Almost every market other than traditional safe havens is down this week, including stocks, crude oil, the British pound and today, the US dollar. Whether or not the G20 finance heads and central bankers meeting this week see it as a crisis, the real issue goes beyond monetary policy. So what is up, really?
By Vikram Rangala
Wednesday, February 24, 2016
Nearly every stock exchange around the world continued down on Wednesday. The reason most people gave was a drop in oil prices after Saudi oil minister Ali Ibrahim Al-Naimi said in a speech in Houston, no less, that his nation would not cut production and most likely neither would other OPEC or even non-OPEC producers.
SAUDI SQUEEZE PLAY
Instead, he said that higher-cost oil producers, particularly in North America, would “need to either bring costs down or liquidate.” Shale oil costs around $60 a barrel to produce, twice the current price. Saudi oil has a break-even cost of around $15 a barrel. Al Naimi said this directly to the executives his state-run monopoly has just defeated in a price war. It was a polite (actually not so polite) way of telling high-cost producers not to let the door hit them on their way out of the oil business.
In the long run, squeezing the competition out could lead to higher oil prices and might boost markets that are tied to oil. And with continued low unemployment in the US and cheap gas, Americans may eventually start spending like people with jobs and extra cash should spend. But in the near term, look for US energy companies to struggle, lay off workers, and damage the stock of financial firms that invested or loaned to them.
The real danger of low oil prices, however, is to oil-dependent economies. The Saudis are gambling that their low production costs and cash reserves, not to mention American defense help and foreign investment, will help them ride out cheap oil. Meanwhile, they are making major investments in solar power so that by 2050 they won’t need oil except to export.
PUTIN’S PROBLEMS & THE SYRIAN SOLUTION
Russia, on the other hand, is less prepared. Nearly half its revenue comes from crude and natural gas. Russia’s 2015 budget was based on getting at least $50 a barrel. That budget was drafted in 2014, when oil was almost $100 a barrel. The average price in 2015 ended up being just $50.75 and in real terms, even less for the sour crude oil Russia exports.
Even if the price rises from $30 to $40 later this year, it means severe deficits for Russia, which is in a recession. 2016 brings additional pressures. First, Iranian oil is returning to the world market and Iran’s export crude is a direct competitor to Russia’s. Second, Russia is about to have an election. Vladimir Putin is expected to run for another term and will spend to keep his constituencies happy, dipping into Russia’s $120 billion reserve. The money may last long enough to get Putin reelected, but after that he will almost certainly have to raise taxes, scaring away investment capital and hurting GDP.
So what does a near-dictator with a struggling, oil-based economy do to shore up support before an election? Go to war, of course. Putin’s popularity soared when he invaded Ukraine. Now he has a full-blown proxy war in Syria, with the US arming rebel groups opposed to Russia’s guy, Bashar al-Assad. Both sides oppose Islamic State and Al Qaeda, which oppose each other. And European countries, busy dealing with refugees and the threat of terrorism, are less able to counter Russia’s expansionism. It’s a win-win for Russia in which everybody loses.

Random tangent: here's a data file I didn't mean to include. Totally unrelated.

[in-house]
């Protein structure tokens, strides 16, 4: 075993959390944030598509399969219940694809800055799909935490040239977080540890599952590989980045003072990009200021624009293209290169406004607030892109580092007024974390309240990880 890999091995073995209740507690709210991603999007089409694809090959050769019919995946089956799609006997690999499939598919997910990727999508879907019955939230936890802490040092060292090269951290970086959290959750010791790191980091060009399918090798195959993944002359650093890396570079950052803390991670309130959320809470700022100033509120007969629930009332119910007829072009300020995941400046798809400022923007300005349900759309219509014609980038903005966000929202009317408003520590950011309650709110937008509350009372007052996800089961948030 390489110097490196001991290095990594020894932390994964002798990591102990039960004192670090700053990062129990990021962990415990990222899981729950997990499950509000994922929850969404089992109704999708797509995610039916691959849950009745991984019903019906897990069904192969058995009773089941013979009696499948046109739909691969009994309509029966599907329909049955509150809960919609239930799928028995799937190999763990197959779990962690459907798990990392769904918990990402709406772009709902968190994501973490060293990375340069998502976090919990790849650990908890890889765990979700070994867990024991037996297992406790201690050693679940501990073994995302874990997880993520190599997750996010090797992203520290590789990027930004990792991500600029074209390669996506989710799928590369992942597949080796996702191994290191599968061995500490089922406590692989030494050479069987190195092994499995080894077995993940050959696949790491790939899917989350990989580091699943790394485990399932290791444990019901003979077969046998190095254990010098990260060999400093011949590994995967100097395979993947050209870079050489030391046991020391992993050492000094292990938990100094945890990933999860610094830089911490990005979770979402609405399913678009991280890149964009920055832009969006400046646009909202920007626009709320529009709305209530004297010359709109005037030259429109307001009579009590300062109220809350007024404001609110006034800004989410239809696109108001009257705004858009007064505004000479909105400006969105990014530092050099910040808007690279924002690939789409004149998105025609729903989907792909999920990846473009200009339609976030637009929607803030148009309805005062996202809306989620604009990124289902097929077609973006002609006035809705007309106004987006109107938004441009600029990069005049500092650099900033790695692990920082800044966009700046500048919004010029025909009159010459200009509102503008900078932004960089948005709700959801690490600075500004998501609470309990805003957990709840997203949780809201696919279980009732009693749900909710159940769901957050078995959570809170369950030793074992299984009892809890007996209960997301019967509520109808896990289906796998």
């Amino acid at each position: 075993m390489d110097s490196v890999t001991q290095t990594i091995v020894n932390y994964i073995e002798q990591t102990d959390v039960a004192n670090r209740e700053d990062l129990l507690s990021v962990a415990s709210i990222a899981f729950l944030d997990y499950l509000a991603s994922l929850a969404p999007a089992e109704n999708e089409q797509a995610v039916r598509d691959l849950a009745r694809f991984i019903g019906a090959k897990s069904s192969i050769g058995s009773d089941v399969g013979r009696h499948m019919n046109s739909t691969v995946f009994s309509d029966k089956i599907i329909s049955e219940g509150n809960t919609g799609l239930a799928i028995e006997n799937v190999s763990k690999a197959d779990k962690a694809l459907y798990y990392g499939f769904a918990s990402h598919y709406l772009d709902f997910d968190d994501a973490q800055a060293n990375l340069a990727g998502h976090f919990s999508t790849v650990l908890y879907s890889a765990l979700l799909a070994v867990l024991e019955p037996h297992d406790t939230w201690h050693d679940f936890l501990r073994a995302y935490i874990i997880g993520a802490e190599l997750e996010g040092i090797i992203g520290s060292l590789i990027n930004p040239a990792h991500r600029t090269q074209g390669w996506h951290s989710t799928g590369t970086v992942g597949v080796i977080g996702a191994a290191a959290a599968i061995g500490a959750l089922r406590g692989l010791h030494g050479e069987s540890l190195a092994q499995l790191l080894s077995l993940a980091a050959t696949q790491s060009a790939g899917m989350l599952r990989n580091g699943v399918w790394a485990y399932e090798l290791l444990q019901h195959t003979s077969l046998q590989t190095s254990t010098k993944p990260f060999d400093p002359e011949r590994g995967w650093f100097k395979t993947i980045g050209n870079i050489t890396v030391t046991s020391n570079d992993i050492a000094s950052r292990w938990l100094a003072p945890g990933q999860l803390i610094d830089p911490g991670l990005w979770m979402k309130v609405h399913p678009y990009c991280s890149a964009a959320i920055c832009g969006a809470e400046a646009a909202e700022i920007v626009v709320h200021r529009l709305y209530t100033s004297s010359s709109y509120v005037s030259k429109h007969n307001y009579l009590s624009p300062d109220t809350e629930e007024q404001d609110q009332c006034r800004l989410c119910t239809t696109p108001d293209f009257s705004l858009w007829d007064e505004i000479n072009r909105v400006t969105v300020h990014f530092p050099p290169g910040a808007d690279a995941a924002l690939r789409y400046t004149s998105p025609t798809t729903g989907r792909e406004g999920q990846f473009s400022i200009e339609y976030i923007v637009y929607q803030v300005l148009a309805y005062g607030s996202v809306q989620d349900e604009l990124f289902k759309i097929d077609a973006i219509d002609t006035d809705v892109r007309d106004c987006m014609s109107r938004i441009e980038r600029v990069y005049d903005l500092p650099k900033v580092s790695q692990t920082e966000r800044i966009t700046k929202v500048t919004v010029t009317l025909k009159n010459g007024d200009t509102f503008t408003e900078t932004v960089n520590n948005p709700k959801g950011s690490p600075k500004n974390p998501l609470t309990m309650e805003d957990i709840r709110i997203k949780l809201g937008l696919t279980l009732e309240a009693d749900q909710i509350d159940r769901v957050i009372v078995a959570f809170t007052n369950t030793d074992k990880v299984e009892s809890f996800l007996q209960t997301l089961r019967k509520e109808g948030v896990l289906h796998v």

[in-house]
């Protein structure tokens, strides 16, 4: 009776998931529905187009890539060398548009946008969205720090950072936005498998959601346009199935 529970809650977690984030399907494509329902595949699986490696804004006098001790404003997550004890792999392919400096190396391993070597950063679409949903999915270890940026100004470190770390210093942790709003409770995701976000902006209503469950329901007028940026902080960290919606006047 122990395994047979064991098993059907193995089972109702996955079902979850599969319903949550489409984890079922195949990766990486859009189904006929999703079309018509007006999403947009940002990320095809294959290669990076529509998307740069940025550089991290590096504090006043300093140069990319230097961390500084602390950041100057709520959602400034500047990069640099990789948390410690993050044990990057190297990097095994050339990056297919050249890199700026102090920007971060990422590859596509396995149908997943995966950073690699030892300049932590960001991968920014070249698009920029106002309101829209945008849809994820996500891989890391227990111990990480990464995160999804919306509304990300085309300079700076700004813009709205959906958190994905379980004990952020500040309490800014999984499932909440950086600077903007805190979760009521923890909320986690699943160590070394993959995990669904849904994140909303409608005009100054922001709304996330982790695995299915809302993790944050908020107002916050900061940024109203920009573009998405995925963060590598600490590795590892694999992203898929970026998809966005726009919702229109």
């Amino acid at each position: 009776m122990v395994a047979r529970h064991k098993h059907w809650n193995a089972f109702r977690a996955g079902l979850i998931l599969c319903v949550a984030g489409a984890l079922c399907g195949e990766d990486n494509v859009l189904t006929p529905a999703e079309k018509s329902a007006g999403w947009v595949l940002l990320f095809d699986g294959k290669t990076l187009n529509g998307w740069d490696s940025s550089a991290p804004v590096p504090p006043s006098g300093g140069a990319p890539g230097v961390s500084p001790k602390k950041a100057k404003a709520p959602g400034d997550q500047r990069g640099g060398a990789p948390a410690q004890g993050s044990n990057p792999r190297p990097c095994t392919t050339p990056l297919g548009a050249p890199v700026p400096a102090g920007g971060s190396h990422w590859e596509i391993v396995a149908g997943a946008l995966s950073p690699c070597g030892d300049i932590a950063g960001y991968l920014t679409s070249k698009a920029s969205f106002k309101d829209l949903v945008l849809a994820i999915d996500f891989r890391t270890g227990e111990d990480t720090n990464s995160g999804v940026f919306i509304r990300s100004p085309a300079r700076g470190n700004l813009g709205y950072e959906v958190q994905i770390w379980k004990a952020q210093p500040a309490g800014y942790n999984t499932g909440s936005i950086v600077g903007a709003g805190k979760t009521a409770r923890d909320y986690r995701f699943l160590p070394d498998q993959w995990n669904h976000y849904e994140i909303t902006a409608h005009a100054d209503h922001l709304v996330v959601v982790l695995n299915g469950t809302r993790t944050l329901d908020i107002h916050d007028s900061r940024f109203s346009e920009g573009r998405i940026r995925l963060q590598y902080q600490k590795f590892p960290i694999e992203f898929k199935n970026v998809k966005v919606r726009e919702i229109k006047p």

WHAT’S REALLY GOING DOWN
The US defense budget for 2016 includes new technologies like swarming drones and human-machine hybrids, designed to outspend and intimidate Russia and China. While some companies might benefit from increased defense spending in the US and countries like Russia and China looking to maintain parity, an end to the post-Cold War peace dividend would be a long-term drain of productivity and resources away from other innovation. Ultimately, losses like that are the true cost of the end of oil profitability.
The oil slump and the slump in stocks, the dollar, and the pound are all happening as the G20 finance ministers meet to coordinate policies to renew global economic growth. The real solution is a more fundamental change in capitalism, not just adjustments in interest rates or currency valuations. You can see the proof of that when you look at what’s up when everything else is down.
WHAT’S REALLY UP?
So what is up? The safe havens of gold, bonds, and the yen are all higher as investors move money out of stocks. They’re not any more valuable. Their main value is being disconnected from all the stuff that’s down.
And the VIX is up, meaning fear and uncertainty are up and confidence is down.
We don’t trust each other, to put it simply. Global trade is at its lowest since the 2008 crisis. Cargo ships are being scrapped at twice the previous record rate set in 1986. We don’t trust each other as trading partners, and new evidence shows we don’t trust each other as lending partners, either.
Global capital flows are as bad as in 2008. Countries that depend on international investment and exports will suffer compared to countries with healthy domestic capital and demand. Russia is about to lose international investors and customers, just as its main source of income is drying up.
So what’s really up while all these markets are down? Risk. Risk of war, civil unrest, and fear-based politics. The solution? Solar energy and electric cars. I am not kidding. Without oil at the heart of our economic destiny, human beings would have a chance to prove what else we’re good at besides digging holes and fighting over what comes out of them. That would be a much happier challenge to take on than what the G20 leaders are discussing this week.
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